Listening to the mud: a comprehensive study of shorebird distributions and their habitats along China’s coast

By He-Bo Peng

The East Asian-Australasian Flyway (EAAF) is the flyway with the greatest diversity of migratory shorebirds globally. At the same time, it’s also a flyway where many populations show important declines. Habitat loss along the coast of the Yellow Sea (especially the Chinese coast), which was the most important staging area for shorebirds in the EAAF, was considered to be the main cause of these declines. But while habitat loss has been stopped or even reversed since 2013, survival rates and population sizes of shorebirds are still showing a downward trend. To understand how changes in China’s intertidal mudflats are affecting shorebirds, I studied the most basic factors that may be affecting the birds’ survival – food! More specifically, I explored the biodiversity and distribution of molluscs (main food for most shorebirds in China) along the Chinese coast.

In the EAAF, there is only limited research on the prey species of shorebirds, especially along the coast of China, where studies so far focused on two sites (Yalu Jiang and Nanpu). Of particular interest is the impact of mollusc aquaculture, which is widespread along the Chinese coast, while its impacts on shorebird food availability are barely known. 

Underneath the sand and mud is a rich source of macrobenthos, an important food source for shorebirds.

Since 2015, I have been conducting macrobenthic and shorebid surveys across 20 latitudes along the Chinese coast, covering over 35 important stopover sites. In so doing, I found that the aquacultural mollusc species dominated and homogenised the mollusc communities. Moreover, I found that the distribution of the shorebirds was highly correlated with the distribution of aquaculture molluscs.

Location of the Chinese coast in EAAF, and the status of intertidal mudflats in different seas along the coast of China.

Using satellite tracking I was able to look at the effects of changes in the macrobenthos on the utilisation of sites, refuelling, movements and survival rate of migratory shorebirds. Combined with other methods this revealed that survival rates of the birds were still declining, and that individuals that arrived late and that were lean showed the highest annual mortality. Interestingly, the spatial overlap between individuals was lowest in the year that food was scarce. Birds adjust to changes in intertidal food availability by altering their diet, the degree to which they aggregate with other individuals, the timing of their migration, and choosing alternate sites, among other things. The availability of a continuum of high quality stopover sites along the Chinese coast seems key for shorebirds to cope with sudden food changes in any single habitat.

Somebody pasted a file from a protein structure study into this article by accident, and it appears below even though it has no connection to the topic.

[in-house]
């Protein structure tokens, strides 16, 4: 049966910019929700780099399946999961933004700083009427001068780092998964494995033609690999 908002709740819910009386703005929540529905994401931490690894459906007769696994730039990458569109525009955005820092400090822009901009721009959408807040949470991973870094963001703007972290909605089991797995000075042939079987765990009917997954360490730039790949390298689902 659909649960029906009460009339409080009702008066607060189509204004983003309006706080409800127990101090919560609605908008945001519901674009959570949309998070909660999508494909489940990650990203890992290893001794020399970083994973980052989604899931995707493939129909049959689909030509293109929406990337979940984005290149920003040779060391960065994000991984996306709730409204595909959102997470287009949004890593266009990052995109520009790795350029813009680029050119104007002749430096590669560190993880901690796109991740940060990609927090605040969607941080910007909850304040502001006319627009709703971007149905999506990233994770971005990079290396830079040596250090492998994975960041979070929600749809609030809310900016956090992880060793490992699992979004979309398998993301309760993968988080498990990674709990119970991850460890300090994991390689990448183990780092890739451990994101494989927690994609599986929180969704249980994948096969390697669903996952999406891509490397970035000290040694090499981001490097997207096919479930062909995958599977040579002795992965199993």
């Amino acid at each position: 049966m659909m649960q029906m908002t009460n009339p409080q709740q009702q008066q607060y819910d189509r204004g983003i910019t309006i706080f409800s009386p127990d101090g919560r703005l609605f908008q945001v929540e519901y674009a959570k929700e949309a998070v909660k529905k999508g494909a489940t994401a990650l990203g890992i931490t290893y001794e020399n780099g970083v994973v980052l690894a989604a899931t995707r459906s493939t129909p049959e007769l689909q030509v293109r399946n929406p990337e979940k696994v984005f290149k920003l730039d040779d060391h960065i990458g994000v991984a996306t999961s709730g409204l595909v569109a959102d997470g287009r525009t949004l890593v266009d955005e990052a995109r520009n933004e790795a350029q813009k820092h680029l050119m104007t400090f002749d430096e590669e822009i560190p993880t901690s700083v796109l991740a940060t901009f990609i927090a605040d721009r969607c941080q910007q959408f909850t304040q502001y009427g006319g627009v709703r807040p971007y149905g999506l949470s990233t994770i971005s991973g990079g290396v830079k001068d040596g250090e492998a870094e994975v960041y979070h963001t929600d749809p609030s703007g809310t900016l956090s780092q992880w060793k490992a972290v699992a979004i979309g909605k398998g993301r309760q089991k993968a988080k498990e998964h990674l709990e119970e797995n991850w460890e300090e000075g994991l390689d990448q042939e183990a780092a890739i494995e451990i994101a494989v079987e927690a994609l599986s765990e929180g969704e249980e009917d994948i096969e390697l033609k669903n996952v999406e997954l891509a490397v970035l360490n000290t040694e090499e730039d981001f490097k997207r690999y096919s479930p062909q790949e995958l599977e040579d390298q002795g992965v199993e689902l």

Shorebirds forage in the traces produced by trawlers. The trawlers turns up the molluscs, making it easier for the birds to forage.

Overall, by listening closely to the mudflats from 2015 to 2023, I was able to better understand the distribution and changes in macrobenthos, which in turn have an important impact on the survival of shorebirds. By combining traditional bird surveys, colour-banding, and satellite (and radio) tracking, it was possible to explroe the impacts of intertidal aquaculture on shorebirds along the coast of China, and to show how shorebirds adapt to stopover sites with rapidly changing food conditions. 

All these studies were assembled into my PhD thesis.

He-Bo’s thesis offers a comprehensive look at the ecology of shorebirds and the threats they face at key stop-over sites in China. 

Centre for global ecological change at the University of Groningen

Birdeyes is a science and creative centre that views the world - almost literally - through the eyes of birds. More and more birds are flying around with tiny transmitters, loggers and other high technology on their backs and legs. This generates an unimaginable amount of information. By cleverly combining such data with other sources of information, and by using new ways to tell stories and share the insights with, BirdEyes strives to open up a new knowledge network. The centre aims to be an innovative part of the University of Groningen and is linked to the Rudolph Agricola School for Sustainable Development. BirdEyes, with empirical and inspirational roots in the farthest corners of the world.

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